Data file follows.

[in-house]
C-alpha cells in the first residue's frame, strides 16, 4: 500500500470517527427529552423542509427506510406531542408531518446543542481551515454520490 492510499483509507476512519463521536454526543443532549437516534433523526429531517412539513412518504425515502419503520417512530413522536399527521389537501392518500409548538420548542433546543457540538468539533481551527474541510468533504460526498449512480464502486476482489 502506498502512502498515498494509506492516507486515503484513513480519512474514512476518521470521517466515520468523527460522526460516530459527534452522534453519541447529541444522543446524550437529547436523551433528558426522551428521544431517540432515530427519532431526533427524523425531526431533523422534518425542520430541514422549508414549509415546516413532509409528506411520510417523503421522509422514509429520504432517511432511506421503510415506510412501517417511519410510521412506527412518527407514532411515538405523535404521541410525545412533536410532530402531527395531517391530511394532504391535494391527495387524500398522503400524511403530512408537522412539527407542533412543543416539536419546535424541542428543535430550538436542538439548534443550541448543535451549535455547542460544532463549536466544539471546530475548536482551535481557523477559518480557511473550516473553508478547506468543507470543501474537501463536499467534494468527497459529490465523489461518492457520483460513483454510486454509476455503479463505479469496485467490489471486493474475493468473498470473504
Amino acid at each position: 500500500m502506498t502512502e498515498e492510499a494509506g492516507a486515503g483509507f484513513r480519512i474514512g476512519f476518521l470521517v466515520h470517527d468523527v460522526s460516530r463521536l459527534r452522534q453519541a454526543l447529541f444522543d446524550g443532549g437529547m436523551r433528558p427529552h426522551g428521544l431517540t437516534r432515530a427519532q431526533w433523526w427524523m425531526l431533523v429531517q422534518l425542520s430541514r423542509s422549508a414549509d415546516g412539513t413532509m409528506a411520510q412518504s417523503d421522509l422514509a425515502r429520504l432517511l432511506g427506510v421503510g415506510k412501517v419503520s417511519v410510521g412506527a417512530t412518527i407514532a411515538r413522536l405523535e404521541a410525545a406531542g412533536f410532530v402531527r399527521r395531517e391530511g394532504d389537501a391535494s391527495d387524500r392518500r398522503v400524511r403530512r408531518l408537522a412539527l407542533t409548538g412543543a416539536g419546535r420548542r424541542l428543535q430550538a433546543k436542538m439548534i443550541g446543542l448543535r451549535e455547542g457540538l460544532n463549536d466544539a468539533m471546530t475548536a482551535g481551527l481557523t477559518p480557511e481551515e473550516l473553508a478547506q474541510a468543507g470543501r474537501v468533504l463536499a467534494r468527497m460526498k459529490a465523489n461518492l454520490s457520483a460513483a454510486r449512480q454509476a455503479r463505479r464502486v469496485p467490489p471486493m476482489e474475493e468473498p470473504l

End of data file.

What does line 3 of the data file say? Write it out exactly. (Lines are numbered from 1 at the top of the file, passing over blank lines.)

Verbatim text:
Amino acid at each position: 500500500m502506498t502512502e498515498e492510499a494509506g492516507a486515503g483509507f484513513r480519512i474514512g476512519f476518521l470521517v466515520h470517527d468523527v460522526s460516530r463521536l459527534r452522534q453519541a454526543l447529541f444522543d446524550g443532549g437529547m436523551r433528558p427529552h426522551g428521544l431517540t437516534r432515530a427519532q431526533w433523526w427524523m425531526l431533523v429531517q422534518l425542520s430541514r423542509s422549508a414549509d415546516g412539513t413532509m409528506a411520510q412518504s417523503d421522509l422514509a425515502r429520504l432517511l432511506g427506510v421503510g415506510k412501517v419503520s417511519v410510521g412506527a417512530t412518527i407514532a411515538r413522536l405523535e404521541a410525545a406531542g412533536f410532530v402531527r399527521r395531517e391530511g394532504d389537501a391535494s391527495d387524500r392518500r398522503v400524511r403530512r408531518l408537522a412539527l407542533t409548538g412543543a416539536g419546535r420548542r424541542l428543535q430550538a433546543k436542538m439548534i443550541g446543542l448543535r451549535e455547542g457540538l460544532n463549536d466544539a468539533m471546530t475548536a482551535g481551527l481557523t477559518p480557511e481551515e473550516l473553508a478547506q474541510a468543507g470543501r474537501v468533504l463536499a467534494r468527497m460526498k459529490a465523489n461518492l454520490s457520483a460513483a454510486r449512480q454509476a455503479r463505479r464502486v469496485p467490489p471486493m476482489e474475493e468473498p470473504l